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Four FinTech Elements Affecting the Retail Banking Ecosystem

9 August 2020
Four FinTech Elements Affecting the Retail Banking Ecosystem

71% of Millennials prefer going to the dentist than a bank. This fact is enough to give you an idea of something that most people probably already know; Millennials don’t like traditional banks.

Today, the ongoing COVID-19 pandemic has steadily expanded this demographic to beyond Millennials; senior citizens are also reluctant to visit bank branches, and even their younger counterparts like Generation X are avoiding activities like ATM visits, cash deposits and similar tasks that require their physical presence. This directly supports the significant rise in popularity of FinTech applications and the perpetual traction this industry is experiencing around the world in 2020. FinTech companies are delivering intuitive products & services that capitalize on the different generations’ discontent with conventional financial institutions and legacy banks, giving them an alternative to fall back on whenever and wherever their expectations aren’t met.

Although this presents a clear threat to traditional banks, it also presents an obvious opportunity. FinTech is here to stay, so banks and other FIs could easily adapt their strategies to encompass FinTech applications or even merge and establish mutually beneficial partnerships with the rising tide of digital finance entities. Financial houses that are concerned with improving their customer experience and staying relevant in digital times will be in a solid position to either fight back or join the FinTech movement. Let’s look at four potential ways that that can happen.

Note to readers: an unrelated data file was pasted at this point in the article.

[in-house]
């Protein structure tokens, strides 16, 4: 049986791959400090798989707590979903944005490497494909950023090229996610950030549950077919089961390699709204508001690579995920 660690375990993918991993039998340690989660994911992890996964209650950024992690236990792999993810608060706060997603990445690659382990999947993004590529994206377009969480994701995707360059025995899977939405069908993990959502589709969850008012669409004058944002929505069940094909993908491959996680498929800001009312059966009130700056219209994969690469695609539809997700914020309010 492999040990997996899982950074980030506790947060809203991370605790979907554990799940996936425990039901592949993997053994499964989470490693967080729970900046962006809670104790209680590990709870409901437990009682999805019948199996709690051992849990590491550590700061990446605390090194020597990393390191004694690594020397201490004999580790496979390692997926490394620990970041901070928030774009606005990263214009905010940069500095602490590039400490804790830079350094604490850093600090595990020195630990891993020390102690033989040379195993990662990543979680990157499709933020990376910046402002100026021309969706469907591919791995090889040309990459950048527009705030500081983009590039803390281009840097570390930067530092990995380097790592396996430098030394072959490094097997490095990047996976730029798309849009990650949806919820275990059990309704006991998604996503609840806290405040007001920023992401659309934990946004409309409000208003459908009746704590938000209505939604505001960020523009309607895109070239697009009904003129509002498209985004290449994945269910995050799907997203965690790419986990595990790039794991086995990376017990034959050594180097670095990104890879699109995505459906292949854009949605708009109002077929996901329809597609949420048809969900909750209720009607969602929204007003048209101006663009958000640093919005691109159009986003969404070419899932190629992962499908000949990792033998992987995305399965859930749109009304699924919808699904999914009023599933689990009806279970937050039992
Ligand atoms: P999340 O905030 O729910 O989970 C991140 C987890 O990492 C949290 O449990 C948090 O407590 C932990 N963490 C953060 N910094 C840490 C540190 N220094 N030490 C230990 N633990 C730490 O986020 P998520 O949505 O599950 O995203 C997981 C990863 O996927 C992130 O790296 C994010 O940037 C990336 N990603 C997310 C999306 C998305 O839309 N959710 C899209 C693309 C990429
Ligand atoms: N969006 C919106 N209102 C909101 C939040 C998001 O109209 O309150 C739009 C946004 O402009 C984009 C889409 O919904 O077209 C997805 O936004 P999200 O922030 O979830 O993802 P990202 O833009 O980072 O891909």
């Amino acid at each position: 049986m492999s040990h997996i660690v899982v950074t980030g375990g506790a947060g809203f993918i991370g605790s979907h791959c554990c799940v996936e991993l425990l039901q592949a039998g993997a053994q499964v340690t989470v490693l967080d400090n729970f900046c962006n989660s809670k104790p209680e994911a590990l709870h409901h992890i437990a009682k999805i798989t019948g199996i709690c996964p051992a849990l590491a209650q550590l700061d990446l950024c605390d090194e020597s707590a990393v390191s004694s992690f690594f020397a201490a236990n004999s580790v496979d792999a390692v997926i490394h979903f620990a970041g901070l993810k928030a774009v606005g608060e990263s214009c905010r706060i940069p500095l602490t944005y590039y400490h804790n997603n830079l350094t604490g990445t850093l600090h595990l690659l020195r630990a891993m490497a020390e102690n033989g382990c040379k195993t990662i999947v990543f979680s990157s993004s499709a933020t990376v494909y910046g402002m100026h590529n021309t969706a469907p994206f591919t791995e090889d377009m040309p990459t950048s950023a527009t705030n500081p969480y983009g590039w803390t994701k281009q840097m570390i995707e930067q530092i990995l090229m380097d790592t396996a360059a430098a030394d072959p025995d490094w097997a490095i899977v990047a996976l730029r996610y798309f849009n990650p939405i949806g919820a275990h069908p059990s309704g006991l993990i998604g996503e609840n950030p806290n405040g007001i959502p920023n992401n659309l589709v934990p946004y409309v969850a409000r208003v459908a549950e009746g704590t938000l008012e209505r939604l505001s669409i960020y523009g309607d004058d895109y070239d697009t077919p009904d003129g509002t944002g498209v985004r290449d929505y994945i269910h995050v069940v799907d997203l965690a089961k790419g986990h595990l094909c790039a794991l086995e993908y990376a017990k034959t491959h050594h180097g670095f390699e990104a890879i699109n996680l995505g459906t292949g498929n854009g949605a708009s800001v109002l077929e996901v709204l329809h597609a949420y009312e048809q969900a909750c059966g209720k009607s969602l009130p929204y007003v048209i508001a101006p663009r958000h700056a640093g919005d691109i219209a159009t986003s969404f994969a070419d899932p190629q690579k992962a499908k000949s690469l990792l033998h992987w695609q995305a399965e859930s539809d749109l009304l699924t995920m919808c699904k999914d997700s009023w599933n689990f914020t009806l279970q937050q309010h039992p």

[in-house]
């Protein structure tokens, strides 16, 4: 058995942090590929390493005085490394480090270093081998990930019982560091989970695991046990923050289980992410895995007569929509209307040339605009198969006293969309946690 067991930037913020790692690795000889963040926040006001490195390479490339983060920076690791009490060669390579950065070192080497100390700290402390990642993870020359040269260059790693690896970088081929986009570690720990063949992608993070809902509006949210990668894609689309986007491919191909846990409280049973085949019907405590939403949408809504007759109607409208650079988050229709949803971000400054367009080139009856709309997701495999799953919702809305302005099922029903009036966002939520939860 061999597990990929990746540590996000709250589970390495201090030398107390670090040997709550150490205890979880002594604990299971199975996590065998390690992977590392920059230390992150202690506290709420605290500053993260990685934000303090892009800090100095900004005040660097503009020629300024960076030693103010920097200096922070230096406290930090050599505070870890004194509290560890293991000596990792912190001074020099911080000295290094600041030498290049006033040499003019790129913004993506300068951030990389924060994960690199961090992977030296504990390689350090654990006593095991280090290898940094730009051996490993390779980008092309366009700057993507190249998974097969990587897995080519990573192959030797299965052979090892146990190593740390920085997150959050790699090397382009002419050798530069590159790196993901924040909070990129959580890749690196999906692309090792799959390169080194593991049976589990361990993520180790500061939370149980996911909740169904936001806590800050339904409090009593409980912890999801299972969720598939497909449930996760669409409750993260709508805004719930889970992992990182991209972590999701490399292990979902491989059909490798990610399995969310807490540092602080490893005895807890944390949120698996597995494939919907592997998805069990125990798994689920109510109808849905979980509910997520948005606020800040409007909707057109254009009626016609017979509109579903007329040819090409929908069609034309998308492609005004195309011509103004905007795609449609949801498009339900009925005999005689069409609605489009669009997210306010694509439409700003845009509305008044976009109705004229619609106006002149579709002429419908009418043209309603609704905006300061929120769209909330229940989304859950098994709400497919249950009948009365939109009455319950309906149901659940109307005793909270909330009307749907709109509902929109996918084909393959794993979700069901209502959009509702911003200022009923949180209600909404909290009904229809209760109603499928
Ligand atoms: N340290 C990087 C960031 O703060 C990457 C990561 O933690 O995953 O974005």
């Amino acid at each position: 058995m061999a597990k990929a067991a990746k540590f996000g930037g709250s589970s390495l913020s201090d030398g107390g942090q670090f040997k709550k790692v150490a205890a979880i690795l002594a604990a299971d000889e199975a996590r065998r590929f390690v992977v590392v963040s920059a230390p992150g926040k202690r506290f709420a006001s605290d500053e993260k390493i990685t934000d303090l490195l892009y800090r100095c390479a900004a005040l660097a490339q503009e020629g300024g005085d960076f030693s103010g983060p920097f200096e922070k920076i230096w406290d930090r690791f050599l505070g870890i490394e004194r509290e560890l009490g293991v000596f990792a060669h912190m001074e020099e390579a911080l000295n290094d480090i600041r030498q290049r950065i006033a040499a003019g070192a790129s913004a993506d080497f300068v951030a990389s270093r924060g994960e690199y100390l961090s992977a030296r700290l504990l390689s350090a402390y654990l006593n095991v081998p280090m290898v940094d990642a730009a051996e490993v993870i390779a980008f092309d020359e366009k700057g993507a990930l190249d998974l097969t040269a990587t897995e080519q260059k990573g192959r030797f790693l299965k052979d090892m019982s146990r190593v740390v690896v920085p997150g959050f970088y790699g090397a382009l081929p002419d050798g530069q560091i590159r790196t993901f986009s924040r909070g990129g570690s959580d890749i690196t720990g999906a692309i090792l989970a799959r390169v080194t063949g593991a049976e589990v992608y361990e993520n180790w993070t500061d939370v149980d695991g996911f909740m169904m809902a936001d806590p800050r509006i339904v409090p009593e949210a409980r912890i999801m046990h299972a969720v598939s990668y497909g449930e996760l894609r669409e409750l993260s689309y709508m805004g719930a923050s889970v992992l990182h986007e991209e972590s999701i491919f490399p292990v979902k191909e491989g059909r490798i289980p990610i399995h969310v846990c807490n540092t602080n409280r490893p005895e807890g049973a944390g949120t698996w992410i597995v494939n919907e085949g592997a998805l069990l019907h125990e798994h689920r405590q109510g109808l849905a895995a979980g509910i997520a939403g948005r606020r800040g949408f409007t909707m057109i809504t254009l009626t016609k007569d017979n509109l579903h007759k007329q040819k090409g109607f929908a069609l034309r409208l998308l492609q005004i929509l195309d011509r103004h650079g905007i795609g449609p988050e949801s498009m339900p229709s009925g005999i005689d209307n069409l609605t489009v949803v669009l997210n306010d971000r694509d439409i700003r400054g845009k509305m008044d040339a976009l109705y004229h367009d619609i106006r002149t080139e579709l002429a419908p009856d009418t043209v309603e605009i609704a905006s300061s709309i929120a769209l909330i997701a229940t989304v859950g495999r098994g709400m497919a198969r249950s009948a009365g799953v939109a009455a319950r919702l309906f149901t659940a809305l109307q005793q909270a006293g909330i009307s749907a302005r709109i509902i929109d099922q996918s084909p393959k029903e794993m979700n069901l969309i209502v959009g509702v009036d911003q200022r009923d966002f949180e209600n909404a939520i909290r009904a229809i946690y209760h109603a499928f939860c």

1) Quick & Easy Money Transfer Apps

Money transfers from your personal account to another is a process that has its own frustrations, and we’re all too familiar with it. Today, although the process is much faster because of technology and all it brings, consumers can still face difficulties in using tech found at their traditional banks. Here the peer-to-peer (P2P) platforms have greatly simplified the speed and convenience of this operation, allowing quick transfers between accounts and easy exchange of finances for people to pay each other back on the spot. Moreover, traditional banks are coming up with intuitive digital solutions that aim to mimic the speed, efficiency, reliability and ease of P2P payments, largely supported by their robust infrastructure and secure payment systems that are significantly improving over time.

This experience is mostly all that Millennials expect in today’s finance world. Banks and similar FIs are slowly realizing this shift in their industry, although they still need to catch up faster and be more flexible in adopting various innovative FinTech concepts.

2) Chatbots and Text-Based Payments

Chatbots and text-based AI assistants are going strong in an increasingly demanding digital world, where consumers wants speed and convenience at every turn. Today, people can pay for products by texting sellers directly their phone’s messenger app.